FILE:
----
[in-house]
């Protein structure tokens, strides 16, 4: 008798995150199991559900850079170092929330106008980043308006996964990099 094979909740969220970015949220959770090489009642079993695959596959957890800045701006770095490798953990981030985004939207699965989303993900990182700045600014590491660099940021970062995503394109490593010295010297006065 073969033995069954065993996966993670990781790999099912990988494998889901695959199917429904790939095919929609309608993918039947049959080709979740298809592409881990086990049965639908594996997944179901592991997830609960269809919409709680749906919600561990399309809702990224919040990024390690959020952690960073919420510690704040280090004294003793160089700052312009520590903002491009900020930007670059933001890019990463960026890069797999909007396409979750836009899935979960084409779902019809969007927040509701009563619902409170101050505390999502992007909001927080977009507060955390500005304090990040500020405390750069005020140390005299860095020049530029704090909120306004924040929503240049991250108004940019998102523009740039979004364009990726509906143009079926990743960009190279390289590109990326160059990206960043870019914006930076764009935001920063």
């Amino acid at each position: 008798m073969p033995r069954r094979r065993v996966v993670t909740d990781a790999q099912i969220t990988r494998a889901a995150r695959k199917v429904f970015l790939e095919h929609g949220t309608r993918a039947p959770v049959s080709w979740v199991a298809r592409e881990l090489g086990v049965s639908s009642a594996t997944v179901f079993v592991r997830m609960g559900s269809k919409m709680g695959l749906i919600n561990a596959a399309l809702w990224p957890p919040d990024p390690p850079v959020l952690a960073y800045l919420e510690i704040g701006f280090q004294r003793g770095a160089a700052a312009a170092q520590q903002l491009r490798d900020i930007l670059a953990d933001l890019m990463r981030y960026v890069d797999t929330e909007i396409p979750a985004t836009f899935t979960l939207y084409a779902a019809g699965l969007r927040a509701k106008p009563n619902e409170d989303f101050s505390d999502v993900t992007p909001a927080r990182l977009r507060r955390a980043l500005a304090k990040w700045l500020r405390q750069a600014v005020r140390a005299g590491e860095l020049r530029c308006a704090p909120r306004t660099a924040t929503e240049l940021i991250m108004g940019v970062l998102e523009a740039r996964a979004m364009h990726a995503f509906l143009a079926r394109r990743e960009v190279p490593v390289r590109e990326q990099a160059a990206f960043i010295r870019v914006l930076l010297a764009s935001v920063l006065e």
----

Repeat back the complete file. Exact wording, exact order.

[in-house]
């Protein structure tokens, strides 16, 4: 008798995150199991559900850079170092929330106008980043308006996964990099 094979909740969220970015949220959770090489009642079993695959596959957890800045701006770095490798953990981030985004939207699965989303993900990182700045600014590491660099940021970062995503394109490593010295010297006065 073969033995069954065993996966993670990781790999099912990988494998889901695959199917429904790939095919929609309608993918039947049959080709979740298809592409881990086990049965639908594996997944179901592991997830609960269809919409709680749906919600561990399309809702990224919040990024390690959020952690960073919420510690704040280090004294003793160089700052312009520590903002491009900020930007670059933001890019990463960026890069797999909007396409979750836009899935979960084409779902019809969007927040509701009563619902409170101050505390999502992007909001927080977009507060955390500005304090990040500020405390750069005020140390005299860095020049530029704090909120306004924040929503240049991250108004940019998102523009740039979004364009990726509906143009079926990743960009190279390289590109990326160059990206960043870019914006930076764009935001920063």
């Amino acid at each position: 008798m073969p033995r069954r094979r065993v996966v993670t909740d990781a790999q099912i969220t990988r494998a889901a995150r695959k199917v429904f970015l790939e095919h929609g949220t309608r993918a039947p959770v049959s080709w979740v199991a298809r592409e881990l090489g086990v049965s639908s009642a594996t997944v179901f079993v592991r997830m609960g559900s269809k919409m709680g695959l749906i919600n561990a596959a399309l809702w990224p957890p919040d990024p390690p850079v959020l952690a960073y800045l919420e510690i704040g701006f280090q004294r003793g770095a160089a700052a312009a170092q520590q903002l491009r490798d900020i930007l670059a953990d933001l890019m990463r981030y960026v890069d797999t929330e909007i396409p979750a985004t836009f899935t979960l939207y084409a779902a019809g699965l969007r927040a509701k106008p009563n619902e409170d989303f101050s505390d999502v993900t992007p909001a927080r990182l977009r507060r955390a980043l500005a304090k990040w700045l500020r405390q750069a600014v005020r140390a005299g590491e860095l020049r530029c308006a704090p909120r306004t660099a924040t929503e240049l940021i991250m108004g940019v970062l998102e523009a740039r996964a979004m364009h990726a995503f509906l143009a079926r394109r990743e960009v190279p490593v390289r590109e990326q990099a160059a990206f960043i010295r870019v914006l930076l010297a764009s935001v920063l006065e």